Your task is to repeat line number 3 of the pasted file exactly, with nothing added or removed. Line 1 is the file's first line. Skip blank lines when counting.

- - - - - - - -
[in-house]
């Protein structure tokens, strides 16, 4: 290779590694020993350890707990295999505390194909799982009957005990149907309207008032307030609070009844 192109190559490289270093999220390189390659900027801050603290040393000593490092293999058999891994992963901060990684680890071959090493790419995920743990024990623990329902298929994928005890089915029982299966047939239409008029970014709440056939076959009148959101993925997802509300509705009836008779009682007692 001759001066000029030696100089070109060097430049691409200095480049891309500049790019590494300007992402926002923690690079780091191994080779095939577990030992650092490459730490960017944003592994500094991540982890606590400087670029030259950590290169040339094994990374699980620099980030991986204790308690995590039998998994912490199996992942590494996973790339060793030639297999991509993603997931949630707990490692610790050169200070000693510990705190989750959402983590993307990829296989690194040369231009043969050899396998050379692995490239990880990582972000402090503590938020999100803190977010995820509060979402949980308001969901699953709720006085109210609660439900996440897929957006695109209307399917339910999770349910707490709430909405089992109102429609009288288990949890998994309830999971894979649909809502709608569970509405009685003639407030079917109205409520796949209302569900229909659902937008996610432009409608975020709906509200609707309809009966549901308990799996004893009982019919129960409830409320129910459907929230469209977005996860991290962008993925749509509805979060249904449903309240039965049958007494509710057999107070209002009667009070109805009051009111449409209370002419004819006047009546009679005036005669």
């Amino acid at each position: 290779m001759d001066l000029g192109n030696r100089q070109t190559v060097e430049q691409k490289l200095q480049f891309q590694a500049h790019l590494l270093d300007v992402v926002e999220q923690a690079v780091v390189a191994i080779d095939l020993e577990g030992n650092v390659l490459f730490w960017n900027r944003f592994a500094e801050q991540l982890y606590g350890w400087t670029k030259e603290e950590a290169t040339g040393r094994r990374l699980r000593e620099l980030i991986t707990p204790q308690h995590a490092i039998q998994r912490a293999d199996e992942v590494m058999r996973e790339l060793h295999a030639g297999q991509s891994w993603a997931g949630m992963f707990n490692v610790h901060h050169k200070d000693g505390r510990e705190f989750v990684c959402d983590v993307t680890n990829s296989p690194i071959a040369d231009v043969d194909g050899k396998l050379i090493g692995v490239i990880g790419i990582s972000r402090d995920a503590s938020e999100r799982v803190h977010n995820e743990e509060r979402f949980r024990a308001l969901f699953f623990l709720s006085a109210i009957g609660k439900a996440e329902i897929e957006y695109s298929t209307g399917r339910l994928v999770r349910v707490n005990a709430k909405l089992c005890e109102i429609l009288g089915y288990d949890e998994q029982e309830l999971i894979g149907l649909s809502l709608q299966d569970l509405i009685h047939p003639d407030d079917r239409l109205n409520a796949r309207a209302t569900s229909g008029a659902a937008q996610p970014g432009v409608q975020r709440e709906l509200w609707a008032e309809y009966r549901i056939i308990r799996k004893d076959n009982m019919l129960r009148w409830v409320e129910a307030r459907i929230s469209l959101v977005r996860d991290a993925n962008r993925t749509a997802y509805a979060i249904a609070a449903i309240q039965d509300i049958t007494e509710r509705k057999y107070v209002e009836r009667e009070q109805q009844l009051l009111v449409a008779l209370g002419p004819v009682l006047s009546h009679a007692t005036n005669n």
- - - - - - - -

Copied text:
């Amino acid at each position: 290779m001759d001066l000029g192109n030696r100089q070109t190559v060097e430049q691409k490289l200095q480049f891309q590694a500049h790019l590494l270093d300007v992402v926002e999220q923690a690079v780091v390189a191994i080779d095939l020993e577990g030992n650092v390659l490459f730490w960017n900027r944003f592994a500094e801050q991540l982890y606590g350890w400087t670029k030259e603290e950590a290169t040339g040393r094994r990374l699980r000593e620099l980030i991986t707990p204790q308690h995590a490092i039998q998994r912490a293999d199996e992942v590494m058999r996973e790339l060793h295999a030639g297999q991509s891994w993603a997931g949630m992963f707990n490692v610790h901060h050169k200070d000693g505390r510990e705190f989750v990684c959402d983590v993307t680890n990829s296989p690194i071959a040369d231009v043969d194909g050899k396998l050379i090493g692995v490239i990880g790419i990582s972000r402090d995920a503590s938020e999100r799982v803190h977010n995820e743990e509060r979402f949980r024990a308001l969901f699953f623990l709720s006085a109210i009957g609660k439900a996440e329902i897929e957006y695109s298929t209307g399917r339910l994928v999770r349910v707490n005990a709430k909405l089992c005890e109102i429609l009288g089915y288990d949890e998994q029982e309830l999971i894979g149907l649909s809502l709608q299966d569970l509405i009685h047939p003639d407030d079917r239409l109205n409520a796949r309207a209302t569900s229909g008029a659902a937008q996610p970014g432009v409608q975020r709440e709906l509200w609707a008032e309809y009966r549901i056939i308990r799996k004893d076959n009982m019919l129960r009148w409830v409320e129910a307030r459907i929230s469209l959101v977005r996860d991290a993925n962008r993925t749509a997802y509805a979060i249904a609070a449903i309240q039965d509300i049958t007494e509710r509705k057999y107070v209002e009836r009667e009070q109805q009844l009051l009111v449409a008779l209370g002419p004819v009682l006047s009546h009679a007692t005036n005669n």